The Talking Scores project is a free, open-source website that converts MusicXML files into Talking Scores. Users can upload their own files or a URL link to the website, and the website will generate a new webpage with a text version of the score which can then be accessed via a screen reader, along with a playable midi version of the notes. At present, the software is best suited to simple piano scores, but the software is still in development and the creators actively welcome user feedback. For more information visit: www.talkingscores.org
Talking scores can make reading music scores easier for blind and partially sighted people.
A talking score is a spoken version of a stave notation score which often incorporates the music in sound, either produced electronically or played live.
Talking scores may be of help for you if you struggle to read print notation or do not read braille music.
Until recently, Talking Scores were created by recording a narrator who would read the score aloud, along with recorded examples of the music. This was an expensive and time-consuming process. New technology has opened the possibility of quickly generating a Talking Score from an electronic music file, and this is the subject of current research and development.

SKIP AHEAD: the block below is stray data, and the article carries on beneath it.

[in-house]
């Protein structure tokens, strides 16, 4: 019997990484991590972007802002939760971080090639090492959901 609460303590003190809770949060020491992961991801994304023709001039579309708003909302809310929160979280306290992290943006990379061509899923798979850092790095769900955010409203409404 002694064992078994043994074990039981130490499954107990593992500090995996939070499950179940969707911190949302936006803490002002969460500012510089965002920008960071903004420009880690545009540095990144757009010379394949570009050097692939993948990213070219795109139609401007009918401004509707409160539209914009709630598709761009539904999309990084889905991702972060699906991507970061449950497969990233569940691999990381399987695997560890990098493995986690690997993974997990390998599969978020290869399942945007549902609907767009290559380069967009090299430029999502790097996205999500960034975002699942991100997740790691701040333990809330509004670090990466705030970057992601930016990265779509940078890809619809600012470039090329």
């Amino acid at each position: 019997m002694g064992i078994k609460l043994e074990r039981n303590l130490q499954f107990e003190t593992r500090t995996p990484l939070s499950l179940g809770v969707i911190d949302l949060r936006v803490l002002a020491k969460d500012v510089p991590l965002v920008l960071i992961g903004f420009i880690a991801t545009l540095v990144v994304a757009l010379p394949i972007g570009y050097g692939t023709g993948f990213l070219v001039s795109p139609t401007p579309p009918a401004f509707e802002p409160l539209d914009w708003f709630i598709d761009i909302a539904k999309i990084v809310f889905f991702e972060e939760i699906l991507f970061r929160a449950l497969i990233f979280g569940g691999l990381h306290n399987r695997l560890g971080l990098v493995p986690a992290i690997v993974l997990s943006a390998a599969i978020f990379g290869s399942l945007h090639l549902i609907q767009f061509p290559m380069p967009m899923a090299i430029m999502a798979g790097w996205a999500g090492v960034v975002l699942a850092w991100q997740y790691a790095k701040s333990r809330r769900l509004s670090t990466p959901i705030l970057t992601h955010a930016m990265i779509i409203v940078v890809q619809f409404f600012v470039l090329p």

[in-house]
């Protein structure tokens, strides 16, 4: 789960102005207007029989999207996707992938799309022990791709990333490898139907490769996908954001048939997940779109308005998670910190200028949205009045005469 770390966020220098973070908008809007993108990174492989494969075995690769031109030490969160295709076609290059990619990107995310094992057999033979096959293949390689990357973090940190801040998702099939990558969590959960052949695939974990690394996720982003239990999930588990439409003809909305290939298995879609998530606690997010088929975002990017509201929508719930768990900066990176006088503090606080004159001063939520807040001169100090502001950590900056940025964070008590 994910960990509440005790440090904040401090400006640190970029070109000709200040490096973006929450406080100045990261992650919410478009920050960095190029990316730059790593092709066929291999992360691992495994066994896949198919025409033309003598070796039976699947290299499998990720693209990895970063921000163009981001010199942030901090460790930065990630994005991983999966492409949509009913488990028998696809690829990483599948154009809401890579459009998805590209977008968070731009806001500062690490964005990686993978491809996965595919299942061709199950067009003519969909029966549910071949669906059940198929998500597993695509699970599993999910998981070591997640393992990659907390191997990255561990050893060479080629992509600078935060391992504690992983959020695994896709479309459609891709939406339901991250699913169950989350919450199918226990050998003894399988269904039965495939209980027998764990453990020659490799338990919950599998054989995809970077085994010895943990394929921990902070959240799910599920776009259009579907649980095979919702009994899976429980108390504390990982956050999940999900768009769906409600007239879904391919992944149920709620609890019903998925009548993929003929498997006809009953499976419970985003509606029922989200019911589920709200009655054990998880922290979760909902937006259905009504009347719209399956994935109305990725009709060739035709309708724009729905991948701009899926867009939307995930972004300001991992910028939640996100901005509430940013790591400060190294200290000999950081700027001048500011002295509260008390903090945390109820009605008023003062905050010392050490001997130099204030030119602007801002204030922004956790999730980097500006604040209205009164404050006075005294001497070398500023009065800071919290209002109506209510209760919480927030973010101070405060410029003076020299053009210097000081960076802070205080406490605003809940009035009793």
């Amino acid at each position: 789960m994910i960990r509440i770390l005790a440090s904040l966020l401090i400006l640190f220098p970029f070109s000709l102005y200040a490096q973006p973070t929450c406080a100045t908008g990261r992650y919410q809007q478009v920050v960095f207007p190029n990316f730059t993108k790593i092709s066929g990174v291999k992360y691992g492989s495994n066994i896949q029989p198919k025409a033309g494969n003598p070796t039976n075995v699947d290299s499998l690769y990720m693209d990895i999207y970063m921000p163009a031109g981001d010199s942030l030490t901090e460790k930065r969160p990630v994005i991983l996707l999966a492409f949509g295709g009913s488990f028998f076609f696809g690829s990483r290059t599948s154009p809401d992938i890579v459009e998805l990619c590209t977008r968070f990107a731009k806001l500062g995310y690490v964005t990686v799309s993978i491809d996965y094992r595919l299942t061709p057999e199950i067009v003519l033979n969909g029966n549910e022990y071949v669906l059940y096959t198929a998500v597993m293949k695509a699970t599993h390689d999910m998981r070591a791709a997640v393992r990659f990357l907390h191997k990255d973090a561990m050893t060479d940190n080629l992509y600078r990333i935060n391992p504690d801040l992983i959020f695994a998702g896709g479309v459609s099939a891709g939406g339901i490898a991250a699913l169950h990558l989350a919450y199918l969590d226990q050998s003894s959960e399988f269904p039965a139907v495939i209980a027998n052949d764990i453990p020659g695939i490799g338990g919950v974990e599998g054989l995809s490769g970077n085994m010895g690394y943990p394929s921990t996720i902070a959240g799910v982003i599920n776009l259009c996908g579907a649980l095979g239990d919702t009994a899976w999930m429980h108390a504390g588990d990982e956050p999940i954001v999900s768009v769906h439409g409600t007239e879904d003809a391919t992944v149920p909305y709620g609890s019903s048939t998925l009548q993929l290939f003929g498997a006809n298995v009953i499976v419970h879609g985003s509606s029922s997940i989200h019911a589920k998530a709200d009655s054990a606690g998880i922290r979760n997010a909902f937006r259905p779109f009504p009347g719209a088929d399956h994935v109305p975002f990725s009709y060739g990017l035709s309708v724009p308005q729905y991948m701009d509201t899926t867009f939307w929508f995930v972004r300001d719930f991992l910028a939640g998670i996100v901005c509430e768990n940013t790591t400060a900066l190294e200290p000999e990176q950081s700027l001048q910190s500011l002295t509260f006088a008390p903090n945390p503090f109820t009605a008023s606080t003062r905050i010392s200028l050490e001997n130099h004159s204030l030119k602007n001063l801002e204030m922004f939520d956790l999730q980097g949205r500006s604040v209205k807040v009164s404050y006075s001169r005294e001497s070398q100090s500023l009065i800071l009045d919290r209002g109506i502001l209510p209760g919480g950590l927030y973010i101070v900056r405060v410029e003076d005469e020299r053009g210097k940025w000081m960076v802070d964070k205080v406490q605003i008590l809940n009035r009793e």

Some blind and visually impaired musicians use screen readers along with music notation software to hear data from musical scores read aloud.
MuseScore is a free composition and notation tool that is compatible with some screen readers. MuseScore has a large online library of scores created by users, including original compositions and many musical works in the public domain. Once the score has been downloaded, it can be opened in MuseScore and accessed using NVDA, JAWS or Orca. A new version of MuseScore is due to be released next year, and will include support for VoiceOver.
This video demonstrates how to use MuseScore with the NVDA screen reader.
For more information about MuseScore visit their website.